If anyone was up on the politics of his time, it was Jesus. The gospel, as we know it, was one big lesson in getting civically engaged – standing up for those people who didn’t have a voice, questioning the status quo. So it’s always disheartening to read yet another study about how youth are disengaging from the democratic privilege of voting. This new study comes out of the United States, on the eve of the first presidential debate this evening. Even here at home, the entry of Justin Trudeau into the Liberal leadership race should make for some interesting political news. But this survey out of the Pew Research Centre, shows that young Americans, at least, aren’t tuning in: the percentage of those under 30 who are following “campaign news closely” is about half the number (to 18 per cent) during the last presidential election, and fewer young voters say they plan to mark a ballot when election day arrives. And before you say, well, those are American numbers, Elections Canada has found the same trend here.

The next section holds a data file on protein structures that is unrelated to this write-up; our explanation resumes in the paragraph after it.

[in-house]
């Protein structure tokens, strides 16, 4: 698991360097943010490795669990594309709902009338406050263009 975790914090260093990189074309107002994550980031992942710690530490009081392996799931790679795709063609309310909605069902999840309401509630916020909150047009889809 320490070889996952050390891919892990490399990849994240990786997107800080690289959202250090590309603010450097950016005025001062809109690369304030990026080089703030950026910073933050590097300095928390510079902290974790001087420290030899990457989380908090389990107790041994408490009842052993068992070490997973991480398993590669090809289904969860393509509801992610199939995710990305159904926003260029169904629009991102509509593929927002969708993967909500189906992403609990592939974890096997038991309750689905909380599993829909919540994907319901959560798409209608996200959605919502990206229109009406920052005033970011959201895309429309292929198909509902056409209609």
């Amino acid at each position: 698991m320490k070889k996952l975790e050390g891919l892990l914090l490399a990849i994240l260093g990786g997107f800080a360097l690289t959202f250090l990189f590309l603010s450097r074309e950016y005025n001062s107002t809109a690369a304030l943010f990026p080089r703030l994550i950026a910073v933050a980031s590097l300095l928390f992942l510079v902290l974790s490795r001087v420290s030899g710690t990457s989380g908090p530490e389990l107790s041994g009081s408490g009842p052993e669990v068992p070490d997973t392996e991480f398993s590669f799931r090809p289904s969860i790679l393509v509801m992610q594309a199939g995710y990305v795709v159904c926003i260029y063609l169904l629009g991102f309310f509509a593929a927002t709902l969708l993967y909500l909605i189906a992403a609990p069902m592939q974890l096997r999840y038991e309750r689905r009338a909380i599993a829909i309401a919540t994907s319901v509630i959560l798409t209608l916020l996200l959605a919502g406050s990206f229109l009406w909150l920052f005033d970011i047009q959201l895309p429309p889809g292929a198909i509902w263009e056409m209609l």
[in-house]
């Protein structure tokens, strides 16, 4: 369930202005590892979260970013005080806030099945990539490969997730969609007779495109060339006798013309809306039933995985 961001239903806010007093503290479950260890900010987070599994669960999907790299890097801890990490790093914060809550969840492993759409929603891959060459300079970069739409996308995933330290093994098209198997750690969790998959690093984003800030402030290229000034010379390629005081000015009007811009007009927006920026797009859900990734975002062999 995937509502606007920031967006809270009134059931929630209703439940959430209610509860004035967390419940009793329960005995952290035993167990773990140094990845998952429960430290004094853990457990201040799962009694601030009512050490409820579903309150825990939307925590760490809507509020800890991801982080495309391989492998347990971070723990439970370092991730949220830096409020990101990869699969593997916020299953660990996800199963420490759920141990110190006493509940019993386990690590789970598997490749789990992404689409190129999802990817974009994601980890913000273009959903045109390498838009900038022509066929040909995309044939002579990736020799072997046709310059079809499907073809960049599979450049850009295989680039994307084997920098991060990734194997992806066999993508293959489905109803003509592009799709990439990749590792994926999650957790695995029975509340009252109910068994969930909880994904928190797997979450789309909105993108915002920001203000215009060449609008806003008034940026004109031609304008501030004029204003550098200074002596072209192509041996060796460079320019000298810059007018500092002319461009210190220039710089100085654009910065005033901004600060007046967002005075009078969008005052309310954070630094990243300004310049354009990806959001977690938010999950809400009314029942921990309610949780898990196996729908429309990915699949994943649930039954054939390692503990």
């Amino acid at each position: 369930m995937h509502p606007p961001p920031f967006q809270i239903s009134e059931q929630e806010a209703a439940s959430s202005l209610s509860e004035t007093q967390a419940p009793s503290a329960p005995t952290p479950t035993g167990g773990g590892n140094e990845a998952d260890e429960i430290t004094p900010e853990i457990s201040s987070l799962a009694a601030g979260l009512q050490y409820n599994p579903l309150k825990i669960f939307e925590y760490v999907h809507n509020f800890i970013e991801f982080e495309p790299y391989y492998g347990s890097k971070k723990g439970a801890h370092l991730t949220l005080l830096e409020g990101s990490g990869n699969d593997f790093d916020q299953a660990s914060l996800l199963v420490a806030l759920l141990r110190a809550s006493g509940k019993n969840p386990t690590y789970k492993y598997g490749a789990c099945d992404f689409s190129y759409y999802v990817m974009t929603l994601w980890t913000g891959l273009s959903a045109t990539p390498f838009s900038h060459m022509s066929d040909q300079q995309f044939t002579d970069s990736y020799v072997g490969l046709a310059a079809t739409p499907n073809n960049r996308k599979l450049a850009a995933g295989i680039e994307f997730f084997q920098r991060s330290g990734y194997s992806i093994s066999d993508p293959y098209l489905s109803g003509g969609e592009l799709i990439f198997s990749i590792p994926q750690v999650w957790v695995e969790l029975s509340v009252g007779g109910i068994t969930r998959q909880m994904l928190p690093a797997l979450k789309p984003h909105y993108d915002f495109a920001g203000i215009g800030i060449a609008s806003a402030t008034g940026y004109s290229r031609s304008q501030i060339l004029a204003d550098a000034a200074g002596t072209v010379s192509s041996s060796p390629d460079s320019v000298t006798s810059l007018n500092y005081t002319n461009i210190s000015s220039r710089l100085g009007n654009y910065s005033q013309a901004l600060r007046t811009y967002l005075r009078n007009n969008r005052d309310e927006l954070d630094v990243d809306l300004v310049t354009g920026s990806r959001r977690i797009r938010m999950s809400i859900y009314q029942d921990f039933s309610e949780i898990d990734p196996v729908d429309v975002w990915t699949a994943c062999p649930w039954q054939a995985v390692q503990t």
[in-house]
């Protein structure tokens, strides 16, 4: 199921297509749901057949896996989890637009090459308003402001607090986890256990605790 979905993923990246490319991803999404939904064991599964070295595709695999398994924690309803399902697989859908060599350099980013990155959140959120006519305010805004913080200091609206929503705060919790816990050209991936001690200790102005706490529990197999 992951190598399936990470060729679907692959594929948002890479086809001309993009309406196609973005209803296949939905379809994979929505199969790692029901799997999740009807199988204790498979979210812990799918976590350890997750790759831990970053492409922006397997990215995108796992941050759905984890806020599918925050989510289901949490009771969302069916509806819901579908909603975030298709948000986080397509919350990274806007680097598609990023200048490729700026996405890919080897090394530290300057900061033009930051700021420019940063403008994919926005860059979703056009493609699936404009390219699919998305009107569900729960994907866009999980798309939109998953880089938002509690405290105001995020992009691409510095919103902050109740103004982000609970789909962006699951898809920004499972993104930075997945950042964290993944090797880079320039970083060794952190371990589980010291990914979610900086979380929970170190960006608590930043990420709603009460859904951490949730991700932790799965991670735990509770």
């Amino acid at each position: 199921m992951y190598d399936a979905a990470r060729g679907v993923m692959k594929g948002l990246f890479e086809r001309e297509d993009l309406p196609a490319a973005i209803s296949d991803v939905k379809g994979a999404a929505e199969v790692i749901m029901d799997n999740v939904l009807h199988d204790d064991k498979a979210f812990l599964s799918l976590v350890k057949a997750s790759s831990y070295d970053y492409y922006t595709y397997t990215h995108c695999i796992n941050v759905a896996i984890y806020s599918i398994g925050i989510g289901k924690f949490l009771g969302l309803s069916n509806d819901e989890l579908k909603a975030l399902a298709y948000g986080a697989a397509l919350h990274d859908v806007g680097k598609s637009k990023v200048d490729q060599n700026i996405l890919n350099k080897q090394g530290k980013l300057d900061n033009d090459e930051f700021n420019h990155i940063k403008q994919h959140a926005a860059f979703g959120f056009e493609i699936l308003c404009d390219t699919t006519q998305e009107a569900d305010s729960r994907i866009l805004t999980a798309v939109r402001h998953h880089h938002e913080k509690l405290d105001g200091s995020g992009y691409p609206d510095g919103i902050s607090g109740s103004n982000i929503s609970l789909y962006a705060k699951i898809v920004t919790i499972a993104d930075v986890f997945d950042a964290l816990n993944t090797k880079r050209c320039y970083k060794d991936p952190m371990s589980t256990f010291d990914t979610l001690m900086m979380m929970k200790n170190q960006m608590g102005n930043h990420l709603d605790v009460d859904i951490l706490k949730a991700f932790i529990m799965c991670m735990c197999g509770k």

Now many pastors tend to steer away from politics in the pulpit (a debate for another time) – but this is an area where we shouldn’t be quiet, especially when encouraging civil action in our youth. It’s part of our job to preach the clear link between being up on current events and being able to change society for the better. And there’s lot of fodder out there, to discuss with your youth (think Mitt Romney’s now infamous speech about the 47 per cent of Americans who just want government handouts). Not the least of which should be: what’s their obligation as citizens? Knowledge, as they say, is power.
If you want to check out the study, here it is: http://www.people-press.org/2012/09/28/youth-engagement-falls-registration-also-declines/